This is the season of excitement and expectation for children, especially for Killian Moyers. He not only received his first bicycle for Christmas, but has the ability to ride it.
Killian’s prognosis six years ago was dismal, so for his parents, Lincoln County’s Steven and Brittany Moyers, it was a special blessing to celebrate Killian’s birthday this month, as well as Christmas. He not only defied the odds of survival following his birth, but is now a thriving little boy.
Several years ago, Steven and Brittany tragically lost their first child when their baby was born pre-maturely at 24-weeks old, living only eight days. Two years after the couple’s many struggles, Brittany was expecting another baby. But, when she was only 23 weeks along in her pregnancy, she was hospitalized in an effort to postpone the birth, which wasn’t due to happen for more than three months.
“We were told the survival rate was less than 25 percent and the rate of extra disability was up in the 90s,” Brittany recalled.
After five days in the hospital, she developed an infection, and physicians decided that if Brittany was to recover, the baby had to be born.
Labor would have to be induced, the doctors told the couple.
“The doctors apologized and said the survival rate had gone to zero,” said Brittany. “They said he probably wouldn’t be born alive.”
A large, very solemn neonatal team, composed of nurses, residents, doctors and respiratory specialists, assembled in the delivery room to comfort to the couple, but they were not anticipating a live birth.
“They induced labor, and his cry was so loud in the delivery room – it was a tiny kitten sound – but my family could hear him in the waiting room.”
He weighed only one pound, eight ounces – about the weight of a bottle of water.
Shock resonated through the delivery room, and the medical team sprang into action. Killian was incubated in NICU at Vanderbilt Hospital with only a 25 percent chance of survival.
Killian was looking poorly at 10 days old. He had developed a perforated bowel and had an infection. He was rushed to Vanderbilt Children’s Hospital for surgery, but the surgeon refused to operate, saying that the baby’s internal organs were like tissue paper and another vital organ could be torn during the surgery should she proceed. Before moving forward, the surgeon asked to pray with the family for the baby. Instead of surgery, the surgeon chose to drain the infection.
Little Killian didn’t like the Penrose drain and managed to pull out the stitches and the drain several times, though eventually it healed. When the results came back from his MRI and CT scans, the forecast was discouraging. The tests showed that his brain was damaged on both the left and right sides and that he would have long-term physical disability and mental impairment, requiring a lifetime of 24/7 care.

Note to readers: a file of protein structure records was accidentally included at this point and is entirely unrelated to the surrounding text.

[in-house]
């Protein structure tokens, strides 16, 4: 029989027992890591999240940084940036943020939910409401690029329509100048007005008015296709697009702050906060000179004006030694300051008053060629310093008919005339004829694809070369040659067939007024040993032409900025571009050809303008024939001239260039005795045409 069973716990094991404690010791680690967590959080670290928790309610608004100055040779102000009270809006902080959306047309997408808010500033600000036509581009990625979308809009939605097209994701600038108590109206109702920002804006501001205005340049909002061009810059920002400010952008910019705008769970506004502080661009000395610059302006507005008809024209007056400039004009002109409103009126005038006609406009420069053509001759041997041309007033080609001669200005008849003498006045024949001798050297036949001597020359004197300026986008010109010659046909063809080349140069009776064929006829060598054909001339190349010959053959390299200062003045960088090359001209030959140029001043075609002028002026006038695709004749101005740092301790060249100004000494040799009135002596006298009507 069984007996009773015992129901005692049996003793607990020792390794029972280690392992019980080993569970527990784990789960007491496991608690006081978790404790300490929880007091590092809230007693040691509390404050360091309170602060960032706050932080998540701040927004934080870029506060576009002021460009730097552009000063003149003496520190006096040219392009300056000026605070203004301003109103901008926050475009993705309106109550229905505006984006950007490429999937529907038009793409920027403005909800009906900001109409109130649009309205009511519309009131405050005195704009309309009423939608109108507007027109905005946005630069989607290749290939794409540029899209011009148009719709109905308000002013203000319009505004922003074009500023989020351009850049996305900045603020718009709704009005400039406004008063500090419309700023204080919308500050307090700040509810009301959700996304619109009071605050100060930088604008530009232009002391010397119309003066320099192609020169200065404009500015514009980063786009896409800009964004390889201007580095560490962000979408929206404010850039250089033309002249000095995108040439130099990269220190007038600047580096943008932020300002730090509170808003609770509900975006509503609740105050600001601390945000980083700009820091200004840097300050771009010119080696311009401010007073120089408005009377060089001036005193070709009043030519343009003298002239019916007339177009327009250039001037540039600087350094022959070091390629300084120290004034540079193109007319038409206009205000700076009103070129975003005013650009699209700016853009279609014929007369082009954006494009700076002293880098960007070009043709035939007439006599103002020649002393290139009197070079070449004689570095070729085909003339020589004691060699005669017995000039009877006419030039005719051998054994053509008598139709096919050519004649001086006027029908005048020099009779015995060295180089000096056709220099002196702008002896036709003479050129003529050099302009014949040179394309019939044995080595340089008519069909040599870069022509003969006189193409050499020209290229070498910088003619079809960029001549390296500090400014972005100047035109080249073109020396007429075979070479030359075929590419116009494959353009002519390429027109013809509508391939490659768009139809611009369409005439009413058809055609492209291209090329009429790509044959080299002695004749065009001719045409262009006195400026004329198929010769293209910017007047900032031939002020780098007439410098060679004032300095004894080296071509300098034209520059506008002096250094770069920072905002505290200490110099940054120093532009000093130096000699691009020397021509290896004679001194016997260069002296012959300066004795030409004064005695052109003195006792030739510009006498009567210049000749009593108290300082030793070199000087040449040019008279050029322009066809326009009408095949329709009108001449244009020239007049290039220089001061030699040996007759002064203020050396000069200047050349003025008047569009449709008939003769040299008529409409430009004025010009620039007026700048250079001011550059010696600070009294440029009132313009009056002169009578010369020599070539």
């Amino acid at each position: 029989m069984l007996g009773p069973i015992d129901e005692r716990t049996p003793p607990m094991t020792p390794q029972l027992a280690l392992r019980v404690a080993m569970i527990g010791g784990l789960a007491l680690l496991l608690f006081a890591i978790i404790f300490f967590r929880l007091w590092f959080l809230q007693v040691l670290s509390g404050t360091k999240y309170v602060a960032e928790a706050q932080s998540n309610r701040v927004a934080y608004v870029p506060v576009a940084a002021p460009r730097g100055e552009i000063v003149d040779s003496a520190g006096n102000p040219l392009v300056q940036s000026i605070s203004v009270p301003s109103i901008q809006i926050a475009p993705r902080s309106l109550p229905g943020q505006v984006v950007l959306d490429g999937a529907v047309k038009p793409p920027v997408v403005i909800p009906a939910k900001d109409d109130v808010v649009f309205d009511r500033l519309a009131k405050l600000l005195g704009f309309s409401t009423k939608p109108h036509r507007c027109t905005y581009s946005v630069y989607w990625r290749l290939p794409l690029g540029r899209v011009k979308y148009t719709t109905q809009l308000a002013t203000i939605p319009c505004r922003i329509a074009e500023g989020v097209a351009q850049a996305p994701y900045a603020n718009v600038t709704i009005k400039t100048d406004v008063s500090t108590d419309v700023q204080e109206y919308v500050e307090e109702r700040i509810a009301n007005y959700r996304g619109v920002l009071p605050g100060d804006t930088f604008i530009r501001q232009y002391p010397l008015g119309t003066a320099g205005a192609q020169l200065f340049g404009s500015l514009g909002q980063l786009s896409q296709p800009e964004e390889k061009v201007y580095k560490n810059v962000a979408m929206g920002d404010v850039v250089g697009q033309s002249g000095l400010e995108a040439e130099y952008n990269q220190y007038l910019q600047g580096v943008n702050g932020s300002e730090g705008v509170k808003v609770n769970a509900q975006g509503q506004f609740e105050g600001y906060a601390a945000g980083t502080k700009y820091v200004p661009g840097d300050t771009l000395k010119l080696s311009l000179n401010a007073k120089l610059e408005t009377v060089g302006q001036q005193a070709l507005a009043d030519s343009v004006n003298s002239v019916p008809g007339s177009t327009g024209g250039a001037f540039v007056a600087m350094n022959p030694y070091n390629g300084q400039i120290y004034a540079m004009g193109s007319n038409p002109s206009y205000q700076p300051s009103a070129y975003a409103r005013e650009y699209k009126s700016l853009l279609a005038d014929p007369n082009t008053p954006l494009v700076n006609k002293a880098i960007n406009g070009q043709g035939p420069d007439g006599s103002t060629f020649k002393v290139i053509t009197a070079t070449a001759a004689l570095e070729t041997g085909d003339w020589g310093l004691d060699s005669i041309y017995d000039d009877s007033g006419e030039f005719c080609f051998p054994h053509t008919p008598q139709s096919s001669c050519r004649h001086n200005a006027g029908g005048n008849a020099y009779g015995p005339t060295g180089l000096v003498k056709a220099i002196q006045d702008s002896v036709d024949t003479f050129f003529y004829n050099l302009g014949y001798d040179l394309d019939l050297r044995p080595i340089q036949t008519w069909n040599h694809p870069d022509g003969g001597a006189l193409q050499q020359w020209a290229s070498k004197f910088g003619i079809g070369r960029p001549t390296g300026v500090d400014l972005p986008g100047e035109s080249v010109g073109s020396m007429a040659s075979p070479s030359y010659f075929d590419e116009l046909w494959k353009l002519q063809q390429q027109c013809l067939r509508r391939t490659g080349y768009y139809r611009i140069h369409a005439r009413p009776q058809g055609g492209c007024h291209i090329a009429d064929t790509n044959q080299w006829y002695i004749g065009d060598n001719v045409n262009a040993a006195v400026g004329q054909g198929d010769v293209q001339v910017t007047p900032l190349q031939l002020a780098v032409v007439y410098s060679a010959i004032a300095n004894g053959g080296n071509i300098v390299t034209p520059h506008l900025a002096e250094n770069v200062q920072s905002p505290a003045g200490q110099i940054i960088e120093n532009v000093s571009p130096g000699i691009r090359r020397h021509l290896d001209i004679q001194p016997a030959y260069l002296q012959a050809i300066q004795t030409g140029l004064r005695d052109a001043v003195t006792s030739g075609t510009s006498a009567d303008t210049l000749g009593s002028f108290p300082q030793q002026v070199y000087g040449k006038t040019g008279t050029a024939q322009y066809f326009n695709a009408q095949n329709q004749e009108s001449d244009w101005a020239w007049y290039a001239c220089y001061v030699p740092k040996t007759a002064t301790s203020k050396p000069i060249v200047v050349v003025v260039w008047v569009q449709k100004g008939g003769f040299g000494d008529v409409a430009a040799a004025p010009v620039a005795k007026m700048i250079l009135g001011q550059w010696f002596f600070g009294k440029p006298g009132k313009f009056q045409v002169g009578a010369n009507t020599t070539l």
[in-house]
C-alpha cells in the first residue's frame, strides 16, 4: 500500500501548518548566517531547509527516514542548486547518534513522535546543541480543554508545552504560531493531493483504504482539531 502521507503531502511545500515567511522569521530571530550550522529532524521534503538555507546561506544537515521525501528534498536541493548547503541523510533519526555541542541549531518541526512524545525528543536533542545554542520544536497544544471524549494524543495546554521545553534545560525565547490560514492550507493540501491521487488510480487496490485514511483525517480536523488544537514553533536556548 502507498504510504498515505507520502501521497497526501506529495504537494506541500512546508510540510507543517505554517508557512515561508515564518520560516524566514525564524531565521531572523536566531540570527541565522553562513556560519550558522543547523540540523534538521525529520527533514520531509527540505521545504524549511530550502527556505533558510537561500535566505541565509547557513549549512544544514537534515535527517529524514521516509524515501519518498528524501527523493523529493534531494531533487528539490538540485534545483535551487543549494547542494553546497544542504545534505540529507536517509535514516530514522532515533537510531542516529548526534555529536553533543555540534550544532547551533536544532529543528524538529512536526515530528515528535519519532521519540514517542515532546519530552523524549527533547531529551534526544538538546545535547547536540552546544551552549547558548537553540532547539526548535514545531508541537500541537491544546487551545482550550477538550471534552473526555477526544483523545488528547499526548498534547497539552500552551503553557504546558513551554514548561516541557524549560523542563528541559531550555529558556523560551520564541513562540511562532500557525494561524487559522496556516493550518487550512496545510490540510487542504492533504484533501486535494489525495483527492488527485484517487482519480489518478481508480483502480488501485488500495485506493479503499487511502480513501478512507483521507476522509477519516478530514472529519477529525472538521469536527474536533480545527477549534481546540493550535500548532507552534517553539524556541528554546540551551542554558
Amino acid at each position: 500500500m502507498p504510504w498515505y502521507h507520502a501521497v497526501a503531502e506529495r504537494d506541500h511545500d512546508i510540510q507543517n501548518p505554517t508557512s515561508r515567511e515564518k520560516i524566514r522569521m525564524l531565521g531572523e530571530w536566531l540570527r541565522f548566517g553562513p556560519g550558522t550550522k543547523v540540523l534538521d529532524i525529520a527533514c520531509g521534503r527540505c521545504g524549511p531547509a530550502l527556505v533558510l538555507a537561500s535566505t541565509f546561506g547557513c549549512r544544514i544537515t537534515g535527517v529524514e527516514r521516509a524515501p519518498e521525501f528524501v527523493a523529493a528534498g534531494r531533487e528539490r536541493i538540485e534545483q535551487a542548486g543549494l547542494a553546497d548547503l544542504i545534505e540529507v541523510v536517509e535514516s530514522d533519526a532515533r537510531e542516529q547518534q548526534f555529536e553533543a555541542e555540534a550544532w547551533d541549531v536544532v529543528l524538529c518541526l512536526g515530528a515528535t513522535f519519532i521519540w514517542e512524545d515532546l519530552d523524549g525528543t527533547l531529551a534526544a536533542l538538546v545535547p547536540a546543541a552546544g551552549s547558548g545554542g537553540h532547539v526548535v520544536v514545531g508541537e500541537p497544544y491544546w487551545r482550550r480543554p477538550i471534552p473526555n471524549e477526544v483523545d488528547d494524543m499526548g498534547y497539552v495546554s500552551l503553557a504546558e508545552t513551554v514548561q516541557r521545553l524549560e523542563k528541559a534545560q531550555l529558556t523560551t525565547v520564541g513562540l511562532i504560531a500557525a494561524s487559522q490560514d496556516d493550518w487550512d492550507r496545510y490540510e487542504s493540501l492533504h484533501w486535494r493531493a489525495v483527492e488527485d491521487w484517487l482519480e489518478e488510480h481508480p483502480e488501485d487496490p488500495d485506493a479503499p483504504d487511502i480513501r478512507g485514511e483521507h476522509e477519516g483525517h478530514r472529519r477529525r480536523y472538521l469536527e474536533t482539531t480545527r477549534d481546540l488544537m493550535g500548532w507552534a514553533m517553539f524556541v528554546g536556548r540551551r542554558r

“We sat down with the doctor, and he asked whether we wanted to continue life support, based on the brain damage,” said Brittany.
If Killian lived, they were told they wouldn’t know the full extent of the damage until he was five years old.
Amazingly, about a month later, another scan showed that the blood had stopped seeping into the brain, and instead of deteriorating much of the brain, almost none of his brain tissues were damaged.
“He was clearly a fighter and precocious,” said Brittany.
Since Killian’s preemie body didn’t know how to breathe on its own yet, he still needed to be on a ventilator. Despite various tape and swaddling, he managed to pull out the ventilator tube 10 times. A sign near the baby warned unsuspecting nurses not to un-swaddle “Houdini”.
Ultimately, Killian had scarring damage to his airways.
“They put in a tracheotomy, and he pulled out the stitches under heavy sedation,” she said. “We were in the hospital seven months.”
Steven lost his job because he chose to be present while his son endured many life-threatening surgeries.
“He’s been my rock through all of this,” Brittany said.
Killian was allowed to go home with his family on July 1, 2014. He was on a home ventilator, and because his airways were so tight, Brittany, Steven and Brittany’s mom had to learn how to replace a breathing tube within one minute, plus learn how to operate a feeding tube. Another necessity was learning how to perform chest compressions and CPR.
“We had a lot of really scary moments,” Brittany recalled.
Since their insurance wouldn’t pay for registered nurses, licensed practical nurses were in the house 24/7.
“Infant traches and ventilators were out of their scope … We had a lot of close calls and two Life Flights,” said Brittany.
While the doctors didn’t expect Killian to go off the ventilator until age three, by the time he was 10 months old, “Miracle Man Killian”, as he is called, was off the machine. He had reconstructive surgery at age three.
“Now at six, there’s no sign of lung problems,” said Brittany.
Even though he has a little weakness in his legs, these days Killian walks and runs, climbs, jumps, and will soon be riding his bicycle. He has mild Cerebral Palsy and has had a couple of seizures, but with medication, it is under control.
“He’s high-functioning, creative, energetic and is keeping up in pre-k,” Brittany said enthusiastically.
Brittany attributes Killian’s remarkable survival to some divine intervention and some incredible medical teams who were passionately determined to see him succeed.
Killian’s long-term goal is to become a firefighter, like his hero, Michael Pendergrass of the Fayetteville Fire Department, whom he met a year ago when he had a tour of the fire station.
Life in the Moyers’ home is beginning to feel a lot more normal.
“We’re very grateful to be at the point we are now.”
Brittany is going to school studying computer science, and Steven has a job at C&S Plastics.
Killian’s grandparents are Sherry and Gary Moyers and Angela and John Steelman.